The Old Fire Station is ringing to the refrain: “Everybody’s having reindeer sex.” Not a family show then? Yes, actually, it’s absolutely about families. But it’s not for children.
Jonny Donahoe’s Thirty Christmases is a show of two halves with the first devoted to Donahoe’s eccentric understanding of what makes a family Christmas. Then the mood changes, as we learn his father disappeared one Christmas morning never to return.
The performers, Donahoe, along with Baptists band-mate Paddy Gervers and comedian Rachel Parris, give us a warm and convincing portrayal of many alternative dysfunctional family Christmases rolled into one. It’s often serious, sometimes dark, but never earnest and a punchline is always close to hand.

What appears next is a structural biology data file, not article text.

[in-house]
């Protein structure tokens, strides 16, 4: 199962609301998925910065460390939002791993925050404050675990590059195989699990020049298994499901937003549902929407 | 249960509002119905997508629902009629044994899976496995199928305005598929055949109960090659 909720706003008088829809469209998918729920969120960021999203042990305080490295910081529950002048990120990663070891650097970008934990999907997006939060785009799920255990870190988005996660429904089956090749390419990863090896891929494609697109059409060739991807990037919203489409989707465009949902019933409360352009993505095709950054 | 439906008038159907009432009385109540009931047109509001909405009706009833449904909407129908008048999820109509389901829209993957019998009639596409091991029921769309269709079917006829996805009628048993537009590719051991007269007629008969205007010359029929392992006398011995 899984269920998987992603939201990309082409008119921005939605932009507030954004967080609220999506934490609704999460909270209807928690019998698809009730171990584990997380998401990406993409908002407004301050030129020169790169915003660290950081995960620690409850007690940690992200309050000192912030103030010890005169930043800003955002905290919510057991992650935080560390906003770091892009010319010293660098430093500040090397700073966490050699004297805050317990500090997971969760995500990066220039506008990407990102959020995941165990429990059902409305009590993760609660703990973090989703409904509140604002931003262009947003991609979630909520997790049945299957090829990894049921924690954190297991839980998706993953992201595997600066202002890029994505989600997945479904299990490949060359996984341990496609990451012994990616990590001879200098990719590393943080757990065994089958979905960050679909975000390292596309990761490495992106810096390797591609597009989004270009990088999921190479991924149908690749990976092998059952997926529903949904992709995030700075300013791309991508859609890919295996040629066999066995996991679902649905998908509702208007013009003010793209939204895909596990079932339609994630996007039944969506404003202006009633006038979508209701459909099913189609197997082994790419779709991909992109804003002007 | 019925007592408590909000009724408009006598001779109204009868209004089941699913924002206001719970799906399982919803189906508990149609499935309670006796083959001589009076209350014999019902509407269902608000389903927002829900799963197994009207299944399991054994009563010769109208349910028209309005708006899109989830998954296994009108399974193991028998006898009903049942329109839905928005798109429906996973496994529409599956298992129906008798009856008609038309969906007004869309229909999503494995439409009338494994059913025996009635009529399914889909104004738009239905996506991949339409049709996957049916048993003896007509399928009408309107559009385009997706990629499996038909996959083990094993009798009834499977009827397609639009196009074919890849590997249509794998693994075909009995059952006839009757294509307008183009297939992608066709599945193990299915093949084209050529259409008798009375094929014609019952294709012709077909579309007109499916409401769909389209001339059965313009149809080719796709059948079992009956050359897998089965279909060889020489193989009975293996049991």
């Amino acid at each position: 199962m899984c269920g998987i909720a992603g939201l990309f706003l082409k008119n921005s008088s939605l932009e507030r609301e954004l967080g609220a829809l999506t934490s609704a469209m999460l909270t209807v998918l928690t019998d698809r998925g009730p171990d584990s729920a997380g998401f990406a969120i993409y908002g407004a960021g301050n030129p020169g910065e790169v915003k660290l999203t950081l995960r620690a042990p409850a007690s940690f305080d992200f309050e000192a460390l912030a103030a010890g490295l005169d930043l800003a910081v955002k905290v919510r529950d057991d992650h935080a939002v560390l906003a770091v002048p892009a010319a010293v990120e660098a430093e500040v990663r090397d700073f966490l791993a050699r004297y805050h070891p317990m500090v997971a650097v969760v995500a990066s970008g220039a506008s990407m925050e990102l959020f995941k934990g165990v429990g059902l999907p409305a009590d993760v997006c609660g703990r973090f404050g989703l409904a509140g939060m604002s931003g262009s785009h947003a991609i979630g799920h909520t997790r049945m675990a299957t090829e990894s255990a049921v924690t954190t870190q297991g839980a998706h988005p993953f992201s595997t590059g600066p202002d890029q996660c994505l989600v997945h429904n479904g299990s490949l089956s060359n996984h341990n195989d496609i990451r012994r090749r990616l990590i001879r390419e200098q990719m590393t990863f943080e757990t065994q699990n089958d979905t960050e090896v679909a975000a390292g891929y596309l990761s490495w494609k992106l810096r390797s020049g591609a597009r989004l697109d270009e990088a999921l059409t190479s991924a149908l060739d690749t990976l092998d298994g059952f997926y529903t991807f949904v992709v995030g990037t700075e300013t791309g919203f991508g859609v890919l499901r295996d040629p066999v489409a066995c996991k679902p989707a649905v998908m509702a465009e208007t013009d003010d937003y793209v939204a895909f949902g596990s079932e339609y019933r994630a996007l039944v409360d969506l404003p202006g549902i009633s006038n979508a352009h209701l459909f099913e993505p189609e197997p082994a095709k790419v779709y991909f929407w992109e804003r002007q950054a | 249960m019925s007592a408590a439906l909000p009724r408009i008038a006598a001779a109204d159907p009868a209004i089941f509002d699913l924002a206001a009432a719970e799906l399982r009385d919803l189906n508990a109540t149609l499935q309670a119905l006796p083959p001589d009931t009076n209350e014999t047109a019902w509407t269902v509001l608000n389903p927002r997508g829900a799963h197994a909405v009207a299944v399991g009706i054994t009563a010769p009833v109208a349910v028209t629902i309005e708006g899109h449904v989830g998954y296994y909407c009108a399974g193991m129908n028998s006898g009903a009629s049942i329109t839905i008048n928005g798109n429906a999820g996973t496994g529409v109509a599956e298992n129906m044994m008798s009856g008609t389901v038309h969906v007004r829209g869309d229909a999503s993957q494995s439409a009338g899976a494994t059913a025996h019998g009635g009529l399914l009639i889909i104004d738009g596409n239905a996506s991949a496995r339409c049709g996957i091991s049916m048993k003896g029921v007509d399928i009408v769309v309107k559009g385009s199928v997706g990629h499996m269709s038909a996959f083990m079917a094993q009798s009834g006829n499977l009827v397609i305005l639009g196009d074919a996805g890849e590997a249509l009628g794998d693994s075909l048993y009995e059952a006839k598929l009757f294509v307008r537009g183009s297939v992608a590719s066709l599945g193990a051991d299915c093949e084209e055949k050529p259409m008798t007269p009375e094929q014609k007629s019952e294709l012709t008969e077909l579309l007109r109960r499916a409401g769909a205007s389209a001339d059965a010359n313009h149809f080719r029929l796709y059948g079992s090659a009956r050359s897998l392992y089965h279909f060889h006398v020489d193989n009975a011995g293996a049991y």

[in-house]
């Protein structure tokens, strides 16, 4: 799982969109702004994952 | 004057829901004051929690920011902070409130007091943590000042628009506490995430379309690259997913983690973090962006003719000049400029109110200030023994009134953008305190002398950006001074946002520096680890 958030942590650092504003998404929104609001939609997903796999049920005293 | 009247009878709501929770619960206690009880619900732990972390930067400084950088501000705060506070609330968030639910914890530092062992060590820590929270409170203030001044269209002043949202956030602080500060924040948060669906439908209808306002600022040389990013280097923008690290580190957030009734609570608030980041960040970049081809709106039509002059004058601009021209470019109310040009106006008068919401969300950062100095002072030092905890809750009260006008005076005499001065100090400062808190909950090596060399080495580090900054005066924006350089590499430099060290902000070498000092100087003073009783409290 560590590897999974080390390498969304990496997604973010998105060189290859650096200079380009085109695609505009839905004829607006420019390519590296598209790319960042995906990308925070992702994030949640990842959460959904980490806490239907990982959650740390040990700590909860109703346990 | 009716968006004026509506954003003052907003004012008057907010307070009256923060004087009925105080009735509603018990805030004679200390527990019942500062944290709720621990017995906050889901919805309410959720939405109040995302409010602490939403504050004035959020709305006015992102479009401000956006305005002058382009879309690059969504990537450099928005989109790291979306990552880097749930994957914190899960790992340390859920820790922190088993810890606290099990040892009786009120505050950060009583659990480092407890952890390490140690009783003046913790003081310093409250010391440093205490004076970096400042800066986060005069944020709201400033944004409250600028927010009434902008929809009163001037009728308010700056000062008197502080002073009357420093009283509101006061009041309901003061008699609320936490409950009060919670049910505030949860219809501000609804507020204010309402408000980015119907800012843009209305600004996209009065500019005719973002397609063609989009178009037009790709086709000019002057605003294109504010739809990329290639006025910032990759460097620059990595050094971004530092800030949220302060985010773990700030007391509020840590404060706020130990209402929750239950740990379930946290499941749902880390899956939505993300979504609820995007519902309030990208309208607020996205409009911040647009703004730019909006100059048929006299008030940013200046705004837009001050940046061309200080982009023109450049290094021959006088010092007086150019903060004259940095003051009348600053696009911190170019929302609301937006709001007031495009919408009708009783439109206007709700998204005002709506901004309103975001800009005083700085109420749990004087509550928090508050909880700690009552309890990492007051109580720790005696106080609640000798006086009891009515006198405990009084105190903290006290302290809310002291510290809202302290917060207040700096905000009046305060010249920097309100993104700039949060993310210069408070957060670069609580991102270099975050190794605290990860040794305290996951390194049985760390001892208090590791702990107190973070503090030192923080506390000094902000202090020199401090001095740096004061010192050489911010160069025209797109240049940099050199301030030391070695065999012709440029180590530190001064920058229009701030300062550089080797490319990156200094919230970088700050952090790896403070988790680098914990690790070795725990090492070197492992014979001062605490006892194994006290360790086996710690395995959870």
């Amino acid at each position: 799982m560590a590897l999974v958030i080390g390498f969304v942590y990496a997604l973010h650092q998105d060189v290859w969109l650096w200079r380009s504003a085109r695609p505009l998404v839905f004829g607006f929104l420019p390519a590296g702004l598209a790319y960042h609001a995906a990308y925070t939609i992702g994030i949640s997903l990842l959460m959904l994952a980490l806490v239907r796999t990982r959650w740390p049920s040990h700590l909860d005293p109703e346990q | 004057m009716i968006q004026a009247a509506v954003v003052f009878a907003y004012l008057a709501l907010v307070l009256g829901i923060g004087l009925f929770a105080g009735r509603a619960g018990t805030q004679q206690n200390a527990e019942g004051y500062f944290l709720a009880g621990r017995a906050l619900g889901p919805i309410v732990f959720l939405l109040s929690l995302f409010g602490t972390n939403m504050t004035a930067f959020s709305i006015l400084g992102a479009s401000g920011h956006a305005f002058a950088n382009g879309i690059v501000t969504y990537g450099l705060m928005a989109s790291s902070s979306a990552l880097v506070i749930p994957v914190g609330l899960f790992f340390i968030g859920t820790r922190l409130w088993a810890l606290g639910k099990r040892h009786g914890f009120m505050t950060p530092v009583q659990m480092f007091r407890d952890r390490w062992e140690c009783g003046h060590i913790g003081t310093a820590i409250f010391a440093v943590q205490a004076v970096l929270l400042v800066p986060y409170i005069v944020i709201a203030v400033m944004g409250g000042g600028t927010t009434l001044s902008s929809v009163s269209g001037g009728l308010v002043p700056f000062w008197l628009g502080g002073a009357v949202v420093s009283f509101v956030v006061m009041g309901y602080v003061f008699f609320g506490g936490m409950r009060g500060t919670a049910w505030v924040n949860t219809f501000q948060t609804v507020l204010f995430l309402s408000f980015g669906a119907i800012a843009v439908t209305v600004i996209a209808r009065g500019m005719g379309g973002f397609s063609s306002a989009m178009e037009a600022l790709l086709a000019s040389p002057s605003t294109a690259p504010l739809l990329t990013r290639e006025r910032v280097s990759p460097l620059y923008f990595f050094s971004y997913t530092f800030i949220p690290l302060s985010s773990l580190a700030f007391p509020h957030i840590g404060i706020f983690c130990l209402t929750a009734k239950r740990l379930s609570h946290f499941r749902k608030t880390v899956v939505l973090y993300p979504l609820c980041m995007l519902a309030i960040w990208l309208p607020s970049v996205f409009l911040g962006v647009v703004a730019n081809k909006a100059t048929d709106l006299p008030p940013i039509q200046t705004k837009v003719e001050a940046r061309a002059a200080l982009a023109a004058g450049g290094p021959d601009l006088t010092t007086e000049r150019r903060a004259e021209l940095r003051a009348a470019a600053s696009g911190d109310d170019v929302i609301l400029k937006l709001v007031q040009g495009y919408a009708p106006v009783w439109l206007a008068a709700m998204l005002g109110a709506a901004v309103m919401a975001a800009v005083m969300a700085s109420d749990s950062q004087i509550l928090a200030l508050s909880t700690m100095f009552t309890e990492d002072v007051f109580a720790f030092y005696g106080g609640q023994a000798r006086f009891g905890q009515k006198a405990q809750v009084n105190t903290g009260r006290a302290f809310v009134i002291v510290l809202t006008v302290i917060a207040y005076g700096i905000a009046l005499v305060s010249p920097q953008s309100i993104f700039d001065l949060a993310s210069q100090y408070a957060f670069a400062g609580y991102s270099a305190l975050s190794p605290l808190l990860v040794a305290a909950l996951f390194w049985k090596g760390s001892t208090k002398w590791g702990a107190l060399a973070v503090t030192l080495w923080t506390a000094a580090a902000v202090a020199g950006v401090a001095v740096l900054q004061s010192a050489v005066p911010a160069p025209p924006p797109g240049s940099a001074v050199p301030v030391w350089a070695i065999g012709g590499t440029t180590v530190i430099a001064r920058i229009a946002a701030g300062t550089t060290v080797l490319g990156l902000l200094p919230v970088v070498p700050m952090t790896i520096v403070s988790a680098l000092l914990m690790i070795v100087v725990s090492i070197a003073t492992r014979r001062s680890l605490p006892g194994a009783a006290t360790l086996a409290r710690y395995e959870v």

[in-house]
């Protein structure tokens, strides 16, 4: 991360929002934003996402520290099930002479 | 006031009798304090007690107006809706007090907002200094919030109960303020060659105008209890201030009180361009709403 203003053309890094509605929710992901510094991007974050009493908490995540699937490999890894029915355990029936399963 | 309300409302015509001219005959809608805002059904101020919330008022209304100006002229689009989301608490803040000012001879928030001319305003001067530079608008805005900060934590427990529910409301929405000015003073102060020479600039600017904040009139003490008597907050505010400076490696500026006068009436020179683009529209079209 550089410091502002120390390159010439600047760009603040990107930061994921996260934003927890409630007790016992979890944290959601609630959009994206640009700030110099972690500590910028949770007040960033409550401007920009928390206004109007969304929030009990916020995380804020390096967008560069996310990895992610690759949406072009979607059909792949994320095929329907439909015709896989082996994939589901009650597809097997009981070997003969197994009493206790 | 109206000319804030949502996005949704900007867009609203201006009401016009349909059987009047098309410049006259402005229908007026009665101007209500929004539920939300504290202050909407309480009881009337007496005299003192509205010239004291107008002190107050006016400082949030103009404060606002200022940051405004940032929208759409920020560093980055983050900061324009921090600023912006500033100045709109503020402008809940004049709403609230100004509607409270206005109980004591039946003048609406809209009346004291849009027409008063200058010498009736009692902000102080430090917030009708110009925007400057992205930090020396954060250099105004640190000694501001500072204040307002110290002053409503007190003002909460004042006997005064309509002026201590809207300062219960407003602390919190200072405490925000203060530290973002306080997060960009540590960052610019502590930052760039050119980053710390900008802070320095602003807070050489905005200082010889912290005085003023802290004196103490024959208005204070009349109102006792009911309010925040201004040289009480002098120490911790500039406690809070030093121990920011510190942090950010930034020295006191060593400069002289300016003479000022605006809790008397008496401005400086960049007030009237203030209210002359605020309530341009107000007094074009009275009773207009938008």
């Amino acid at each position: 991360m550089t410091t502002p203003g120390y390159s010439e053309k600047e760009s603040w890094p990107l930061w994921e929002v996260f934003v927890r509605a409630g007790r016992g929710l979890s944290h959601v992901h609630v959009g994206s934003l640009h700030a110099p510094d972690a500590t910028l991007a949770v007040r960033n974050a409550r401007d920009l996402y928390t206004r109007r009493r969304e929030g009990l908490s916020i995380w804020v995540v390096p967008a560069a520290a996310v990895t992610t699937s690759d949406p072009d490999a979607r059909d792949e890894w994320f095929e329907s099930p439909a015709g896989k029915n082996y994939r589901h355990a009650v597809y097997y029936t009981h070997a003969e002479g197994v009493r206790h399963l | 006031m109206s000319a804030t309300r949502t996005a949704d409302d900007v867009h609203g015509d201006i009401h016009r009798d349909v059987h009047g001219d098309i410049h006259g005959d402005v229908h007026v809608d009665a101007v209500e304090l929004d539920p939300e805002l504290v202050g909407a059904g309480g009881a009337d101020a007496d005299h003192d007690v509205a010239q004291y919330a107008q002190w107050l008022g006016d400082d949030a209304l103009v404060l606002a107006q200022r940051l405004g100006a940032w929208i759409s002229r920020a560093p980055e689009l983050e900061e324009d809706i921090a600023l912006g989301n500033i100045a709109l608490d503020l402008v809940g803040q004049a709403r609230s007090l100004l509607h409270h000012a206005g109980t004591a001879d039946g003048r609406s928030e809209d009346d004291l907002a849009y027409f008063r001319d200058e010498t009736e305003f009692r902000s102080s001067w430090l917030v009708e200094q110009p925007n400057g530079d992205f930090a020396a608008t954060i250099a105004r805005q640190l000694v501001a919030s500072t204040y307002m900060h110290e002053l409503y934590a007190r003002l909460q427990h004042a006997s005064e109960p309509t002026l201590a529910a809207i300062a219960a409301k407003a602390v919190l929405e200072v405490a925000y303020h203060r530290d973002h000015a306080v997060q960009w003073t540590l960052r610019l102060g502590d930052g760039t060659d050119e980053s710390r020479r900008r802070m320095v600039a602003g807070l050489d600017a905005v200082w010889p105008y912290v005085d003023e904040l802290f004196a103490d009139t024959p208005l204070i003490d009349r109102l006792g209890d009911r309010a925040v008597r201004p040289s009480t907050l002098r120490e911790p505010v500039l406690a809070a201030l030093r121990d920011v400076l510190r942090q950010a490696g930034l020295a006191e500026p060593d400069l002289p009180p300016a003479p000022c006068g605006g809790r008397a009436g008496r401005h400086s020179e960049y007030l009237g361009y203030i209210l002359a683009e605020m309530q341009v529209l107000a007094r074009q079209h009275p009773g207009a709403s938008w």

There are funny anecdotes about Jonny’s and Rachel’s fictional socialist, anarchist Jewish father, a man who created a new nog drink every Christmas.
Director Alice Hamilton keeps things ticking along with lively and witty routines and songs including an enjoyable nailing of virtue-signalling pop stars claiming to care about starving Africans. She allows just the right amount of movement and makes good use of the simple and effective set from Suzanne Burlton.
Thirty Christmases is informal, touching, and sometimes ironic, a welcome respite from the normal Christmas glitterfests.